Review: ROYALTY

 In the interest of full disclosure: I am a big fan of Childish Gambino. I’m aware of the fairly substantial percentage of hip-hop fans who can’t stand him, and I understand their arguments, Gambino himself certainly talks enough about how much people dislike him, and the extremely damning Pitchfork review of his studio album Camp summarises the important points), and even agree with some of them. I have my own issues with some of his stuff, but purely in terms of musical taste, for the most part I think he’s doing something pretty interesting, and the last two releases (the aforementioned Camp and the earlier mixtape Cul de Sac) were definite improvements on what had come before. I was pretty saddened to hear he’d cancelled his Dublin date in August.

His latest mixtape, ROYALTY, was released for download on his personal website a few weeks ago. It marks a substantial change in his style, in a number of ways, and mostly for the worse.

Childish Gambino – who may be better known as the comedian, actor and writer Donald Glover – is an artist I have a lot of time for; he’s been successful in a number of different careers, he’s intensely hard-working, and I like the majority of what he does. I’d really like to be writing a positive review – I listened to Heartbeat about one hundred times when I heard it first – but this mixtape failed to excite. Funny thing – see how much Gambino’s lyrics refer to social networking, and particularly negative reviews of his music on blogs and review websites.)

Childish Gambino seems to have gotten even more arrogant than ever. His previous boasts of how he was going to single-handedly revolutionize rap music have been replaced with the recurring lyrical theme of describing himself as “black Kennedy”. He’s actually gone from claiming he could reinvent a whole music genre to comparing himself to one of the most popular US Presidents ever. The previous two releases featured an awkward but often charming mixture of this arrogance and his earnestness – one song would be about how much money he has, and the next would be about getting bullied in high school – but ROYALTY seems to  get rid of the earnestness in favour of more boasts than ever.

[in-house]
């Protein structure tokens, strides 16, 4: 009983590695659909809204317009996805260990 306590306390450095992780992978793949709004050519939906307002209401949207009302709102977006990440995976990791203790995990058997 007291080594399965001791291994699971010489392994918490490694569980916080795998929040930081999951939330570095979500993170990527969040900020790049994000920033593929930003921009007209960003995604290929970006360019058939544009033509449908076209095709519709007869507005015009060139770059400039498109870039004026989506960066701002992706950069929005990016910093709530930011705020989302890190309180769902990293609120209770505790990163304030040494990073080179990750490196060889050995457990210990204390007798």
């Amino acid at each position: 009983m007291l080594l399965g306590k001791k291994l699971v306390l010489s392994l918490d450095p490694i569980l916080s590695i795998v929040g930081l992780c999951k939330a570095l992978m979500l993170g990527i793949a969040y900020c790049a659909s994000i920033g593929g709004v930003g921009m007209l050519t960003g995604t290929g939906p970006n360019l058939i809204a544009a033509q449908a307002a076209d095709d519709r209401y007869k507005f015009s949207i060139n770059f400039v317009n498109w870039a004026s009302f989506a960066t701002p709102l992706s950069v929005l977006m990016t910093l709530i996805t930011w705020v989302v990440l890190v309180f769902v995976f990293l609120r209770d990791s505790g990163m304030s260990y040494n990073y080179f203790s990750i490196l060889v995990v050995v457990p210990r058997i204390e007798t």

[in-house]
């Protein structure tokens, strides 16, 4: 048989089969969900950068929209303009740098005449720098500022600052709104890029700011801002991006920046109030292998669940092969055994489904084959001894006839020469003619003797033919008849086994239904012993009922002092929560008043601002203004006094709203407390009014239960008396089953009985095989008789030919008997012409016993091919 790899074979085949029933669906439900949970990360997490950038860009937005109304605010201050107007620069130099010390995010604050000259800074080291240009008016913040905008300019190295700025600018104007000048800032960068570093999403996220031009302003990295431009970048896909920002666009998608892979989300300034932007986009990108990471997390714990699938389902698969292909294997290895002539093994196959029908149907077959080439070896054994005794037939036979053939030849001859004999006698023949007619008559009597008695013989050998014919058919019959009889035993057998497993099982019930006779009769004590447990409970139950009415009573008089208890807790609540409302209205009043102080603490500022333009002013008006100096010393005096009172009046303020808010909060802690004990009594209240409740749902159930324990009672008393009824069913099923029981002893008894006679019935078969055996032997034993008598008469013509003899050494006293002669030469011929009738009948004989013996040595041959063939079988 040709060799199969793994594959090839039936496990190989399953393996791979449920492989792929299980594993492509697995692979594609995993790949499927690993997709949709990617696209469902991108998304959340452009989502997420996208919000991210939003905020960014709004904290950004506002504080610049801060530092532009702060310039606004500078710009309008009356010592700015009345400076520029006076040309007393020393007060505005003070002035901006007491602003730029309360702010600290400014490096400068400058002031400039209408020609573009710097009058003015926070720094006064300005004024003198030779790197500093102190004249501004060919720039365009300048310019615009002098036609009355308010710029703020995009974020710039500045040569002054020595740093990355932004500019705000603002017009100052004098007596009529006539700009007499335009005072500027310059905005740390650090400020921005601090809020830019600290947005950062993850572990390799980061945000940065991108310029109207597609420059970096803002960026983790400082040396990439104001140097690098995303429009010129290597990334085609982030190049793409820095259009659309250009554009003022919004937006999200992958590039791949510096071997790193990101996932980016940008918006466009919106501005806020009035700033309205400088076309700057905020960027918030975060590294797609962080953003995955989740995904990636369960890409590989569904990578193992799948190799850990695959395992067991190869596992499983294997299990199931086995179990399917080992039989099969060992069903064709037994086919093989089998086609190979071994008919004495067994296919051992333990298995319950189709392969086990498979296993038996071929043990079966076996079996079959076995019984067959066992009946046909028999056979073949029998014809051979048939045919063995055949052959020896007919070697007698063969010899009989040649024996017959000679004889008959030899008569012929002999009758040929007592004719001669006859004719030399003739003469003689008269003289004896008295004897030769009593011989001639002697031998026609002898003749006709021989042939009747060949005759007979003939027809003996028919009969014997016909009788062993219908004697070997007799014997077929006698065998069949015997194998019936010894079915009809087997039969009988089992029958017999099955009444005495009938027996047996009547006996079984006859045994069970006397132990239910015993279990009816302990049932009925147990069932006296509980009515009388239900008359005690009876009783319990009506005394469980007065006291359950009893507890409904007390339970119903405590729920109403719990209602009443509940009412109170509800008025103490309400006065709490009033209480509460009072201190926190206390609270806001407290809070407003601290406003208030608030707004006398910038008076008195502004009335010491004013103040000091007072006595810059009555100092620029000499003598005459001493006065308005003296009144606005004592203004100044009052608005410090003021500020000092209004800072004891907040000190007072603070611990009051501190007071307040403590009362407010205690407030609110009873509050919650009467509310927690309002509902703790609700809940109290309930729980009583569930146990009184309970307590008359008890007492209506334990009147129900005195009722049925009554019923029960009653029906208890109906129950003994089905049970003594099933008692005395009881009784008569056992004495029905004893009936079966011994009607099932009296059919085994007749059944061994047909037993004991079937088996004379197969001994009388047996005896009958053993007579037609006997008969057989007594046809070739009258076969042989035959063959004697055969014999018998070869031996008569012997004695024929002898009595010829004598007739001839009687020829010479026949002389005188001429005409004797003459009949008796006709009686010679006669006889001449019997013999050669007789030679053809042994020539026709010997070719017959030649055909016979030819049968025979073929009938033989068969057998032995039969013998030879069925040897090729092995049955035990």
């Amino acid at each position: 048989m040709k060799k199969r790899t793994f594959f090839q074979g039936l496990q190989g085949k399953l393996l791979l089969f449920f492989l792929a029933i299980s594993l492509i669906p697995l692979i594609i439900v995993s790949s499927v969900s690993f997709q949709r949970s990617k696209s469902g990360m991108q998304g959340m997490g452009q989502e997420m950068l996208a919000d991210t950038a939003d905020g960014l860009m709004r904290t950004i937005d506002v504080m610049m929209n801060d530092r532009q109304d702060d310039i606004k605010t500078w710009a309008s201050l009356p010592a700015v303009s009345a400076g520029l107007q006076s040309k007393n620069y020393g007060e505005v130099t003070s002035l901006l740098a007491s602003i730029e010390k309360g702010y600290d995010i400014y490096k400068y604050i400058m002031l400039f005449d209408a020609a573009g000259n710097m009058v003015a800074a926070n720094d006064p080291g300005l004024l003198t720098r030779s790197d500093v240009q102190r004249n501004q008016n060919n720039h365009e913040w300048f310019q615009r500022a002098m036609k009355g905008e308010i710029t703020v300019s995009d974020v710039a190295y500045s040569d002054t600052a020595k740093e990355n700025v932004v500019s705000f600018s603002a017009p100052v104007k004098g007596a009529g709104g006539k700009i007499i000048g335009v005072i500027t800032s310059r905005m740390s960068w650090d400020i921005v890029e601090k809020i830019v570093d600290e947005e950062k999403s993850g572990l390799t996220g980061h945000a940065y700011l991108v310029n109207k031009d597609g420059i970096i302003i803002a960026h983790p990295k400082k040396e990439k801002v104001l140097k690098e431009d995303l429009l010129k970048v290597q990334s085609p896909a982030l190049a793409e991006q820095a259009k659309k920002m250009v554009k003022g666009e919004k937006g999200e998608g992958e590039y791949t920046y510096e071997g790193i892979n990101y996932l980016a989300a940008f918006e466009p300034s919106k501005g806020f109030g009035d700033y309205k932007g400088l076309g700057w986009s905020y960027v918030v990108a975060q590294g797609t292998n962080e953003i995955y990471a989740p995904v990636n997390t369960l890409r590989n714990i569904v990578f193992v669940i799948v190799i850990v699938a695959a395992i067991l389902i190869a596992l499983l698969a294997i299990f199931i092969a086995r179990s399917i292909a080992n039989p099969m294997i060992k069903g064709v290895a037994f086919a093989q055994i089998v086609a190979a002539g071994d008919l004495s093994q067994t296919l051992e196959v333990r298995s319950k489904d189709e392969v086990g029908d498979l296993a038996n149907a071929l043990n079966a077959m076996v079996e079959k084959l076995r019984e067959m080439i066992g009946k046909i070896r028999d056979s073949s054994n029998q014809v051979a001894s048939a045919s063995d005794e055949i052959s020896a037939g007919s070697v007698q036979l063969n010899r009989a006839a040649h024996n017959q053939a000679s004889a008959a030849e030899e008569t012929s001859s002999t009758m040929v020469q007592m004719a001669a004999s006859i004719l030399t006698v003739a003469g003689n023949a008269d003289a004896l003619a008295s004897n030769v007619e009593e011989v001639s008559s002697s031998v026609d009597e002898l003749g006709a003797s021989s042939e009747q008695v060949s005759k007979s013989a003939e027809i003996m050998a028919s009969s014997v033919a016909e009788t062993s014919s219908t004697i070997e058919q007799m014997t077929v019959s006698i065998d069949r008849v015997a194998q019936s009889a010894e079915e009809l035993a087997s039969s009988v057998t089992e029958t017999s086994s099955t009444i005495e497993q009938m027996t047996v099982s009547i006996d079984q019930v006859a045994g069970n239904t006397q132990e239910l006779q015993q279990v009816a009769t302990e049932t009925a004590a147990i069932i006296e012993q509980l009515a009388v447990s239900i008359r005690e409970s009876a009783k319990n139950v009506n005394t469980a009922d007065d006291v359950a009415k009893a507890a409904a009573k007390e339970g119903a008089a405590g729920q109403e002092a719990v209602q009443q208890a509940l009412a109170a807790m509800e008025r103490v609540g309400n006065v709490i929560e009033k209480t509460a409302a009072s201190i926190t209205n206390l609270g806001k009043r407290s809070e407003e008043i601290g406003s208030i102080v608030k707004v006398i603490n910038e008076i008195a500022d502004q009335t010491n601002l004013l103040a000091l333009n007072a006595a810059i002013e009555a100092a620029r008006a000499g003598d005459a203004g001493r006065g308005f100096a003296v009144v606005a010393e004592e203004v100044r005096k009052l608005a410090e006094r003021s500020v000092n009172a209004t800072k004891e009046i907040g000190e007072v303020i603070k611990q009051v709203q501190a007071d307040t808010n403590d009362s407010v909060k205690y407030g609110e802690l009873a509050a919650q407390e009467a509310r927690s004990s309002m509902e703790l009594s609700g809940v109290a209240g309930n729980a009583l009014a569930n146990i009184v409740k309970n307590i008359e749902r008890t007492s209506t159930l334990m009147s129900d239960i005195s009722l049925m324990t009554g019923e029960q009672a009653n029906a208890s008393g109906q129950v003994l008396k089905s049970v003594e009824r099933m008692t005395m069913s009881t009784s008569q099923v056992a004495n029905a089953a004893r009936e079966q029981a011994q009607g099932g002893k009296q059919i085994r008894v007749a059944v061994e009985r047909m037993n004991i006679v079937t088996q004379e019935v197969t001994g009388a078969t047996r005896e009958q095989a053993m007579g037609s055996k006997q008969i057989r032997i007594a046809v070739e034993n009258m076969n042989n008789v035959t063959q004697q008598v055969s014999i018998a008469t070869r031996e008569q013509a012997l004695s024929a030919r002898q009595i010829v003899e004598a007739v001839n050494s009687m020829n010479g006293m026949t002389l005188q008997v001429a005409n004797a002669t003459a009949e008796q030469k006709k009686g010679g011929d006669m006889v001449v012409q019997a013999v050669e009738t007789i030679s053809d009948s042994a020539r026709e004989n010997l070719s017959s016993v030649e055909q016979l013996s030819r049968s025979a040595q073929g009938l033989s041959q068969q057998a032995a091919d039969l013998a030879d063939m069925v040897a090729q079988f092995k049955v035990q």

In general, I’m not one to criticize an artist for becoming more mainstream or changing their style; if you’re making the music you want to make and people want to listen to it, then everything is fine. But by becoming more mainstream, Gambino seems to have surrendered some of his identity to more closely fit into the mould of a stereotypical rapper. Previously his identity was entirely based on the shtick “I’m a black nerd who listens to indie music!” but almost every track on this release is about how much he spends. This posturing just feels forced and uncomfortable.

One of the benefits of becoming more mainstream is that he’s been able to collaborate with more big names on this mixtape. Heavyweights such as The RZA, Ghostface Killah and Beck all have spots on the album. (Beck’s appearance as a rapper is predictably awful, considering that his career was arguably kicked off by how bad he was at rapping.) I’m delighted to see that Gambino’s career is going places and that he’s able to work with people of this calibre, but if it’s at the cost of his sound, I wonder if it’s really worth it. I’m also interested to see what effect this has on Gambino’s persona – when The RZA works with you and you boast about hanging out backstage with ?uestlove, it’s hard to keep insisting you’re an outsider to the industry.

 After a few listens, the mixtape grew on me a little – the production in general is okay, with some good tracks, but nothing approaches the heights of Cul de Sac‘s or Camp‘s standout moments. It feels like the same small few samples and beats are used throughout, with few exceptions. The highlight is the rather good appearance from the Hypnotic Brass Ensemble – though even then, they only appear for the first minute of the track, which feels like a wasted opportunity. Interestingly, his voice seems to have continued to get lower (I give it two more mixtapes and a studio album before he’s claiming to be God’s gift to basso profundo). Just check out the difference between Bitch Look at Me Now and Black Faces. A measure of Gambino’s more sincere side is reintroduced near the end of the mixtape, but the final track returns to the intense arrogance that pervades the rest of the release. An ill-advised appearance from Glover’s former 30 Rock boss Tina Fey is tacked onto the very end of the last song, leaving the listener with the uncomfortable feeling that the whole thing has been a bad joke.

(“This joke rap shit’s gotten out of hand/The only ones that do it well are Lonely Island.” [D Glover, 2011] Just sayin’.)

Overall, there are a few decent moments, but it fails to reach the standard set by his previous releases. I hope that this doesn’t indicate the direction Gambino’s music career is going to take in the future.

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